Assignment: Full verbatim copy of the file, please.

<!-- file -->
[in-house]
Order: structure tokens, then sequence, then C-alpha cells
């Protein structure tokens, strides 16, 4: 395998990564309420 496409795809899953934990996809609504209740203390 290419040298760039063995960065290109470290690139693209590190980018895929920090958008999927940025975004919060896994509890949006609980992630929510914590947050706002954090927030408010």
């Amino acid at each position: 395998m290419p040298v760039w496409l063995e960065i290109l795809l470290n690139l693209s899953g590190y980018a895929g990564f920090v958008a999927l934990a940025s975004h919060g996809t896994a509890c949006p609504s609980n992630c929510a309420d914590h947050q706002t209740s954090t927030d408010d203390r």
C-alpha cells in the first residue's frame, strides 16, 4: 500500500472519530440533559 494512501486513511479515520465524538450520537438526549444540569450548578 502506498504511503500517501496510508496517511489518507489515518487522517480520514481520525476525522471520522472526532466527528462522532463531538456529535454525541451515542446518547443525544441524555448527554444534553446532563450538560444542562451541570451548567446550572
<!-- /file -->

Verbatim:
[in-house]
Order: structure tokens, then sequence, then C-alpha cells
């Protein structure tokens, strides 16, 4: 395998990564309420 496409795809899953934990996809609504209740203390 290419040298760039063995960065290109470290690139693209590190980018895929920090958008999927940025975004919060896994509890949006609980992630929510914590947050706002954090927030408010």
């Amino acid at each position: 395998m290419p040298v760039w496409l063995e960065i290109l795809l470290n690139l693209s899953g590190y980018a895929g990564f920090v958008a999927l934990a940025s975004h919060g996809t896994a509890c949006p609504s609980n992630c929510a309420d914590h947050q706002t209740s954090t927030d408010d203390r």
C-alpha cells in the first residue's frame, strides 16, 4: 500500500472519530440533559 494512501486513511479515520465524538450520537438526549444540569450548578 502506498504511503500517501496510508496517511489518507489515518487522517480520514481520525476525522471520522472526532466527528462522532463531538456529535454525541451515542446518547443525544441524555448527554444534553446532563450538560444542562451541570451548567446550572